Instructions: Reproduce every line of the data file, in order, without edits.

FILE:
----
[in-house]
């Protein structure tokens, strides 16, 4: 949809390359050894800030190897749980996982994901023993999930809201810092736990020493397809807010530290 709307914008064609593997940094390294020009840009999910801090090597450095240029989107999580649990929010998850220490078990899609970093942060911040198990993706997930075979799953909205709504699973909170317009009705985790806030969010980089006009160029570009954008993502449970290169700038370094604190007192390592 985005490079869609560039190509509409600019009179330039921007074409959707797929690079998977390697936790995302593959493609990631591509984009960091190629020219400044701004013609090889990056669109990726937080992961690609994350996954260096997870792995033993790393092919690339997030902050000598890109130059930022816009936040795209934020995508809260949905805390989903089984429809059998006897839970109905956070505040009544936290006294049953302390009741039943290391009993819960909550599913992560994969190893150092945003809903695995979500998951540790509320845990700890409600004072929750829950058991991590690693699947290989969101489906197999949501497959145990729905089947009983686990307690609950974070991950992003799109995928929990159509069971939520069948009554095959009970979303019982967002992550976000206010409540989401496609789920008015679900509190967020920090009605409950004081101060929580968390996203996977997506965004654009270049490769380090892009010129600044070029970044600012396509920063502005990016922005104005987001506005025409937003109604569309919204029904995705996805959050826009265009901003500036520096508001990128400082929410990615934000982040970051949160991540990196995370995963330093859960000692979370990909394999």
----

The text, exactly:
[in-house]
């Protein structure tokens, strides 16, 4: 949809390359050894800030190897749980996982994901023993999930809201810092736990020493397809807010530290 709307914008064609593997940094390294020009840009999910801090090597450095240029989107999580649990929010998850220490078990899609970093942060911040198990993706997930075979799953909205709504699973909170317009009705985790806030969010980089006009160029570009954008993502449970290169700038370094604190007192390592 985005490079869609560039190509509409600019009179330039921007074409959707797929690079998977390697936790995302593959493609990631591509984009960091190629020219400044701004013609090889990056669109990726937080992961690609994350996954260096997870792995033993790393092919690339997030902050000598890109130059930022816009936040795209934020995508809260949905805390989903089984429809059998006897839970109905956070505040009544936290006294049953302390009741039943290391009993819960909550599913992560994969190893150092945003809903695995979500998951540790509320845990700890409600004072929750829950058991991590690693699947290989969101489906197999949501497959145990729905089947009983686990307690609950974070991950992003799109995928929990159509069971939520069948009554095959009970979303019982967002992550976000206010409540989401496609789920008015679900509190967020920090009605409950004081101060929580968390996203996977997506965004654009270049490769380090892009010129600044070029970044600012396509920063502005990016922005104005987001506005025409937003109604569309919204029904995705996805959050826009265009901003500036520096508001990128400082929410990615934000982040970051949160991540990196995370995963330093859960000692979370990909394999």